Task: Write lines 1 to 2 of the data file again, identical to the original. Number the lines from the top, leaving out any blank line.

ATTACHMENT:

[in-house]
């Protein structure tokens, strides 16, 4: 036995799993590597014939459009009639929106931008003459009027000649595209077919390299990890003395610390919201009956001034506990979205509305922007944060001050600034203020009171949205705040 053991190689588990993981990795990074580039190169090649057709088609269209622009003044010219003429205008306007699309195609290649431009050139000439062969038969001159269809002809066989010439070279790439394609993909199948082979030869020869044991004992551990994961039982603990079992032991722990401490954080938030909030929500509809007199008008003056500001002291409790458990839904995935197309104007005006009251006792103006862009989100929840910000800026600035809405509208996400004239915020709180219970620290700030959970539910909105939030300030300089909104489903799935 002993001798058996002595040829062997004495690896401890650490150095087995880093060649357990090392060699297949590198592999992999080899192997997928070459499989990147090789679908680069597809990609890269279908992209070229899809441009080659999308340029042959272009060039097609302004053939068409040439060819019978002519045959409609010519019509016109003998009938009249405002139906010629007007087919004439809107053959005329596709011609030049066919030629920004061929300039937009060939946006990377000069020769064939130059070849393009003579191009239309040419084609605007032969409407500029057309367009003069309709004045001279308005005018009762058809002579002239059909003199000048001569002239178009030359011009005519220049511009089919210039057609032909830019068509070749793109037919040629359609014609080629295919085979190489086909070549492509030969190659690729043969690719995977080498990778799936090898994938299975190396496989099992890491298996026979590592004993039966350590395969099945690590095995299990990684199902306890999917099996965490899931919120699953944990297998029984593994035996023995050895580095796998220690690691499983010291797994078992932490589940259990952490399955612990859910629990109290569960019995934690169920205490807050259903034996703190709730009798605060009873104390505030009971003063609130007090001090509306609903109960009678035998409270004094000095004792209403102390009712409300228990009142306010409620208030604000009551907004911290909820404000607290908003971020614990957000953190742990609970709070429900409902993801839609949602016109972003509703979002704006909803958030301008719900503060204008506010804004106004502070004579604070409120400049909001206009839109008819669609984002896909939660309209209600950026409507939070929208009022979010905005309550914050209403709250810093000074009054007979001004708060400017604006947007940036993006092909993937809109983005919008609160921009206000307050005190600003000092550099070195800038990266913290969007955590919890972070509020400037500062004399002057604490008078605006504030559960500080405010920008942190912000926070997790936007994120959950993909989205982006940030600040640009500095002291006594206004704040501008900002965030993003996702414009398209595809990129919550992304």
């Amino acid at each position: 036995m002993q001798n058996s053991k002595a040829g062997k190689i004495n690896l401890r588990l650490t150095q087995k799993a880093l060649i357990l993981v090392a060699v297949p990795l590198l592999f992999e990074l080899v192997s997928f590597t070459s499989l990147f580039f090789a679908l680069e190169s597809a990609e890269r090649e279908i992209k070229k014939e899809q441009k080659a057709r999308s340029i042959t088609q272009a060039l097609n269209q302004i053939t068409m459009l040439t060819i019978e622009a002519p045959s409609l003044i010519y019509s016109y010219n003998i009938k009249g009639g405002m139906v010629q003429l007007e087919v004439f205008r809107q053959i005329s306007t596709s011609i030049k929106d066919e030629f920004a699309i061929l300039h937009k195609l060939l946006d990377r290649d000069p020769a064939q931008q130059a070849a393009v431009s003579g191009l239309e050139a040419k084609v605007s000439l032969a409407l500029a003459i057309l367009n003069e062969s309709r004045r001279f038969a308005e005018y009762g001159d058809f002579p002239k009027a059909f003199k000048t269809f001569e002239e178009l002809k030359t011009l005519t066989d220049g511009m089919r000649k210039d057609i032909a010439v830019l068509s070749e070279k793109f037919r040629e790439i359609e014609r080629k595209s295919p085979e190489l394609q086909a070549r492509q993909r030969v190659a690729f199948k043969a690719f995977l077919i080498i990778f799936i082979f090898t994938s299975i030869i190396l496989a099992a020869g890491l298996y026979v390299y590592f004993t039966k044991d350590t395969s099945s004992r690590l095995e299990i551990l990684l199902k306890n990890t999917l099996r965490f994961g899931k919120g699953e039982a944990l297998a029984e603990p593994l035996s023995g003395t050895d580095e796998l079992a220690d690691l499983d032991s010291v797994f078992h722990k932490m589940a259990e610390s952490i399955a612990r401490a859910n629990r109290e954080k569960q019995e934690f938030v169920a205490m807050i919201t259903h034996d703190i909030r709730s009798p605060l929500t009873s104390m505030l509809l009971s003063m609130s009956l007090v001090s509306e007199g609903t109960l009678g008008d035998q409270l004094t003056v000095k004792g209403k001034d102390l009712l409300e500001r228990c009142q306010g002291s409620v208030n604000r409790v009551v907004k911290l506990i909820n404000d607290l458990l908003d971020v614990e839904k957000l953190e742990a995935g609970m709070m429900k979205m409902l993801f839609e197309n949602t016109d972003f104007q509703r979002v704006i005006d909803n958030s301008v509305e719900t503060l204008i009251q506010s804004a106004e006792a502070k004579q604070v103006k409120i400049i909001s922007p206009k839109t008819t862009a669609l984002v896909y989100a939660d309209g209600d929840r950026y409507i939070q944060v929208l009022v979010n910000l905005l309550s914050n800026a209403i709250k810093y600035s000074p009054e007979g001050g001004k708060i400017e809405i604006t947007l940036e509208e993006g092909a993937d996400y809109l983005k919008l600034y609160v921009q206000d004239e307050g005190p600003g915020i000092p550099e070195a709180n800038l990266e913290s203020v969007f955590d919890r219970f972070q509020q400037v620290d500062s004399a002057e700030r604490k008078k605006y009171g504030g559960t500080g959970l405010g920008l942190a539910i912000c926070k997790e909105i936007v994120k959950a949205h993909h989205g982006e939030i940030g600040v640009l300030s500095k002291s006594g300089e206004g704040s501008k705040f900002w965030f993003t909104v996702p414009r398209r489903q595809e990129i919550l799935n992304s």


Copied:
[in-house]
């Protein structure tokens, strides 16, 4: 036995799993590597014939459009009639929106931008003459009027000649595209077919390299990890003395610390919201009956001034506990979205509305922007944060001050600034203020009171949205705040 053991190689588990993981990795990074580039190169090649057709088609269209622009003044010219003429205008306007699309195609290649431009050139000439062969038969001159269809002809066989010439070279790439394609993909199948082979030869020869044991004992551990994961039982603990079992032991722990401490954080938030909030929500509809007199008008003056500001002291409790458990839904995935197309104007005006009251006792103006862009989100929840910000800026600035809405509208996400004239915020709180219970620290700030959970539910909105939030300030300089909104489903799935 002993001798058996002595040829062997004495690896401890650490150095087995880093060649357990090392060699297949590198592999992999080899192997997928070459499989990147090789679908680069597809990609890269279908992209070229899809441009080659999308340029042959272009060039097609302004053939068409040439060819019978002519045959409609010519019509016109003998009938009249405002139906010629007007087919004439809107053959005329596709011609030049066919030629920004061929300039937009060939946006990377000069020769064939130059070849393009003579191009239309040419084609605007032969409407500029057309367009003069309709004045001279308005005018009762058809002579002239059909003199000048001569002239178009030359011009005519220049511009089919210039057609032909830019068509070749793109037919040629359609014609080629295919085979190489086909070549492509030969190659690729043969690719995977080498990778799936090898994938299975190396496989099992890491298996026979590592004993039966350590395969099945690590095995299990990684199902306890999917099996965490899931919120699953944990297998029984593994035996023995050895580095796998220690690691499983010291797994078992932490589940259990952490399955612990859910629990109290569960019995934690169920205490807050259903034996703190709730009798605060009873104390505030009971003063609130007090001090509306609903109960009678035998409270004094000095004792209403102390009712409300228990009142306010409620208030604000009551907004911290909820404000607290908003971020614990957000953190742990609970709070429900409902993801839609949602016109972003509703979002704006909803958030301008719900503060204008506010804004106004502070004579604070409120400049909001206009839109008819669609984002896909939660309209209600950026409507939070929208009022979010905005309550914050209403709250810093000074009054007979001004708060400017604006947007940036993006092909993937809109983005919008609160921009206000307050005190600003000092550099070195800038990266913290969007955590919890972070509020400037500062004399002057604490008078605006504030559960500080405010920008942190912000926070997790936007994120959950993909989205982006940030600040640009500095002291006594206004704040501008900002965030993003996702414009398209595809990129919550992304």